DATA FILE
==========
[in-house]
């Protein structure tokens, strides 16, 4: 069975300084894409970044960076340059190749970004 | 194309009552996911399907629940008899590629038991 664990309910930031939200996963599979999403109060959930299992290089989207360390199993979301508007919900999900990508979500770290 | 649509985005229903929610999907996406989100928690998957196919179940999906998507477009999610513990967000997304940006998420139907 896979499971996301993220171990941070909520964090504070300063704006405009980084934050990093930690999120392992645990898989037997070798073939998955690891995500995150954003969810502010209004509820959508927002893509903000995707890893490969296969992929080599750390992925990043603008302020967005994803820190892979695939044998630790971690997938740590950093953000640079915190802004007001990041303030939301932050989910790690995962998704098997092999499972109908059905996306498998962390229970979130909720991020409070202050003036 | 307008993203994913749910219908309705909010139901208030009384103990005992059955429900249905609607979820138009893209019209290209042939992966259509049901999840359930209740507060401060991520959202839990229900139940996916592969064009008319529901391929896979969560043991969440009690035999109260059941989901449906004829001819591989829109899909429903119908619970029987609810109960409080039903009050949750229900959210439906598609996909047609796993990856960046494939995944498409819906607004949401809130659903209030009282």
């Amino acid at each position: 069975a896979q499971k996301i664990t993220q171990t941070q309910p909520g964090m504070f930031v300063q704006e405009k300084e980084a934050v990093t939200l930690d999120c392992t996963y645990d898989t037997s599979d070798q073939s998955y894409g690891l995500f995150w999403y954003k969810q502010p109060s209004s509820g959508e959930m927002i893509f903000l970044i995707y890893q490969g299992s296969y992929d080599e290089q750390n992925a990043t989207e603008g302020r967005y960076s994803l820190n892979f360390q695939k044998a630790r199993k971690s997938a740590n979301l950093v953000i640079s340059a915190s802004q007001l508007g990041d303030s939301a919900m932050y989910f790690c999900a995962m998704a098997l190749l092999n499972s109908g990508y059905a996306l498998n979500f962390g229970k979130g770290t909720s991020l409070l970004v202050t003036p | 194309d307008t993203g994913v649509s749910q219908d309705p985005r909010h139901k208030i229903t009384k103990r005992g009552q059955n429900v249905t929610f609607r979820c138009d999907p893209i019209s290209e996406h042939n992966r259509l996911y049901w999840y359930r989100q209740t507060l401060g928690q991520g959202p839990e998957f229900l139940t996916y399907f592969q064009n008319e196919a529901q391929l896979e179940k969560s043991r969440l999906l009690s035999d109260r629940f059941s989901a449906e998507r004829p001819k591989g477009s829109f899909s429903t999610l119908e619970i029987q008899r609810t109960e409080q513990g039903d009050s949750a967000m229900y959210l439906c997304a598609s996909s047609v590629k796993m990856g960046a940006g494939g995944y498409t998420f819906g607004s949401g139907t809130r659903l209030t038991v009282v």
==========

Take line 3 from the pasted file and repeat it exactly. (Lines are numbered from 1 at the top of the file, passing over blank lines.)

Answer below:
């Amino acid at each position: 069975a896979q499971k996301i664990t993220q171990t941070q309910p909520g964090m504070f930031v300063q704006e405009k300084e980084a934050v990093t939200l930690d999120c392992t996963y645990d898989t037997s599979d070798q073939s998955y894409g690891l995500f995150w999403y954003k969810q502010p109060s209004s509820g959508e959930m927002i893509f903000l970044i995707y890893q490969g299992s296969y992929d080599e290089q750390n992925a990043t989207e603008g302020r967005y960076s994803l820190n892979f360390q695939k044998a630790r199993k971690s997938a740590n979301l950093v953000i640079s340059a915190s802004q007001l508007g990041d303030s939301a919900m932050y989910f790690c999900a995962m998704a098997l190749l092999n499972s109908g990508y059905a996306l498998n979500f962390g229970k979130g770290t909720s991020l409070l970004v202050t003036p | 194309d307008t993203g994913v649509s749910q219908d309705p985005r909010h139901k208030i229903t009384k103990r005992g009552q059955n429900v249905t929610f609607r979820c138009d999907p893209i019209s290209e996406h042939n992966r259509l996911y049901w999840y359930r989100q209740t507060l401060g928690q991520g959202p839990e998957f229900l139940t996916y399907f592969q064009n008319e196919a529901q391929l896979e179940k969560s043991r969440l999906l009690s035999d109260r629940f059941s989901a449906e998507r004829p001819k591989g477009s829109f899909s429903t999610l119908e619970i029987q008899r609810t109960e409080q513990g039903d009050s949750a967000m229900y959210l439906c997304a598609s996909s047609v590629k796993m990856g960046a940006g494939g995944y498409t998420f819906g607004s949401g139907t809130r659903l209030t038991v009282v």